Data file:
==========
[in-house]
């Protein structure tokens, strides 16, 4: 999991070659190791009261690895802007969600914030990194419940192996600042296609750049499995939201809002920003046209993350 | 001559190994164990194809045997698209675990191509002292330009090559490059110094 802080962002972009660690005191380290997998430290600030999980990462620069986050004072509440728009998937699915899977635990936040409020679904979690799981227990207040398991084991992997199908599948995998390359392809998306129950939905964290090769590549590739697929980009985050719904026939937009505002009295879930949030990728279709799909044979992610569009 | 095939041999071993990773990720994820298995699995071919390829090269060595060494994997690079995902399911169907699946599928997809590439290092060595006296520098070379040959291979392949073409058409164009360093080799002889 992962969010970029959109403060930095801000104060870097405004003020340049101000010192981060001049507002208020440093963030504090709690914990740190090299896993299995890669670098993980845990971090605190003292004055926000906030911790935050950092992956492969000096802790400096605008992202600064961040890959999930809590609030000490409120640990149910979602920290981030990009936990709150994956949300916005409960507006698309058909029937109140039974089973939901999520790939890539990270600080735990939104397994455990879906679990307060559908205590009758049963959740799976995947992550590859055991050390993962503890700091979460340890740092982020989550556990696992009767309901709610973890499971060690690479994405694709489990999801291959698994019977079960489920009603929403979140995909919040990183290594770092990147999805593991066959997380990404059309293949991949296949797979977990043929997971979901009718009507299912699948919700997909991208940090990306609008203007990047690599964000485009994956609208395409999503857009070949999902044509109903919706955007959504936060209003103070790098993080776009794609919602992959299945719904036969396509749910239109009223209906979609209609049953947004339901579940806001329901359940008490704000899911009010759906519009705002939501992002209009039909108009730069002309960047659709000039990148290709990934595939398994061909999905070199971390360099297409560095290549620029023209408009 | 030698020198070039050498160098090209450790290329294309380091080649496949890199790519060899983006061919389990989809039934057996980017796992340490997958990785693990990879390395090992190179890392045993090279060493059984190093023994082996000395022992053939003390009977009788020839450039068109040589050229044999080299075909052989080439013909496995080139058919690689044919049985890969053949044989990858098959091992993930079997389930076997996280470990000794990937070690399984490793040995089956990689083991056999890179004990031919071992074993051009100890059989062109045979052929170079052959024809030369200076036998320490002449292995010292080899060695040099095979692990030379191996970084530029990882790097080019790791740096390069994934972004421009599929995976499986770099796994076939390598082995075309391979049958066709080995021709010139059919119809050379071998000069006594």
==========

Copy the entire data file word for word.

[in-house]
């Protein structure tokens, strides 16, 4: 999991070659190791009261690895802007969600914030990194419940192996600042296609750049499995939201809002920003046209993350 | 001559190994164990194809045997698209675990191509002292330009090559490059110094 802080962002972009660690005191380290997998430290600030999980990462620069986050004072509440728009998937699915899977635990936040409020679904979690799981227990207040398991084991992997199908599948995998390359392809998306129950939905964290090769590549590739697929980009985050719904026939937009505002009295879930949030990728279709799909044979992610569009 | 095939041999071993990773990720994820298995699995071919390829090269060595060494994997690079995902399911169907699946599928997809590439290092060595006296520098070379040959291979392949073409058409164009360093080799002889 992962969010970029959109403060930095801000104060870097405004003020340049101000010192981060001049507002208020440093963030504090709690914990740190090299896993299995890669670098993980845990971090605190003292004055926000906030911790935050950092992956492969000096802790400096605008992202600064961040890959999930809590609030000490409120640990149910979602920290981030990009936990709150994956949300916005409960507006698309058909029937109140039974089973939901999520790939890539990270600080735990939104397994455990879906679990307060559908205590009758049963959740799976995947992550590859055991050390993962503890700091979460340890740092982020989550556990696992009767309901709610973890499971060690690479994405694709489990999801291959698994019977079960489920009603929403979140995909919040990183290594770092990147999805593991066959997380990404059309293949991949296949797979977990043929997971979901009718009507299912699948919700997909991208940090990306609008203007990047690599964000485009994956609208395409999503857009070949999902044509109903919706955007959504936060209003103070790098993080776009794609919602992959299945719904036969396509749910239109009223209906979609209609049953947004339901579940806001329901359940008490704000899911009010759906519009705002939501992002209009039909108009730069002309960047659709000039990148290709990934595939398994061909999905070199971390360099297409560095290549620029023209408009 | 030698020198070039050498160098090209450790290329294309380091080649496949890199790519060899983006061919389990989809039934057996980017796992340490997958990785693990990879390395090992190179890392045993090279060493059984190093023994082996000395022992053939003390009977009788020839450039068109040589050229044999080299075909052989080439013909496995080139058919690689044919049985890969053949044989990858098959091992993930079997389930076997996280470990000794990937070690399984490793040995089956990689083991056999890179004990031919071992074993051009100890059989062109045979052929170079052959024809030369200076036998320490002449292995010292080899060695040099095979692990030379191996970084530029990882790097080019790791740096390069994934972004421009599929995976499986770099796994076939390598082995075309391979049958066709080995021709010139059919119809050379071998000069006594």